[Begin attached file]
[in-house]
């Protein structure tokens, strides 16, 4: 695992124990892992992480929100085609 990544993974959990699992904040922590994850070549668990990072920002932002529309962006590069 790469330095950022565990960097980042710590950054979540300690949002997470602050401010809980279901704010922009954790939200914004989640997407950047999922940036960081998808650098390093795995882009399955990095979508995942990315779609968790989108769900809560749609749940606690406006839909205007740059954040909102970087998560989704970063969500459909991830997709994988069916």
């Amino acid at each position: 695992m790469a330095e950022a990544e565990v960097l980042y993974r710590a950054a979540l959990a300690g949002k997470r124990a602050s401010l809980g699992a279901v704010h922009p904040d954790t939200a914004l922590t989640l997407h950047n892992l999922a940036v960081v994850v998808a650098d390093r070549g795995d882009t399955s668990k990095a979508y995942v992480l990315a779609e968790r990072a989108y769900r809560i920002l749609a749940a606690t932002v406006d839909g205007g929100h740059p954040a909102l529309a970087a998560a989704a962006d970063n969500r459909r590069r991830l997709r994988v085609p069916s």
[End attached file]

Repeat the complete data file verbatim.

[in-house]
């Protein structure tokens, strides 16, 4: 695992124990892992992480929100085609 990544993974959990699992904040922590994850070549668990990072920002932002529309962006590069 790469330095950022565990960097980042710590950054979540300690949002997470602050401010809980279901704010922009954790939200914004989640997407950047999922940036960081998808650098390093795995882009399955990095979508995942990315779609968790989108769900809560749609749940606690406006839909205007740059954040909102970087998560989704970063969500459909991830997709994988069916």
């Amino acid at each position: 695992m790469a330095e950022a990544e565990v960097l980042y993974r710590a950054a979540l959990a300690g949002k997470r124990a602050s401010l809980g699992a279901v704010h922009p904040d954790t939200a914004l922590t989640l997407h950047n892992l999922a940036v960081v994850v998808a650098d390093r070549g795995d882009t399955s668990k990095a979508y995942v992480l990315a779609e968790r990072a989108y769900r809560i920002l749609a749940a606690t932002v406006d839909g205007g929100h740059p954040a909102l529309a970087a998560a989704a962006d970063n969500r459909r590069r991830l997709r994988v085609p069916s």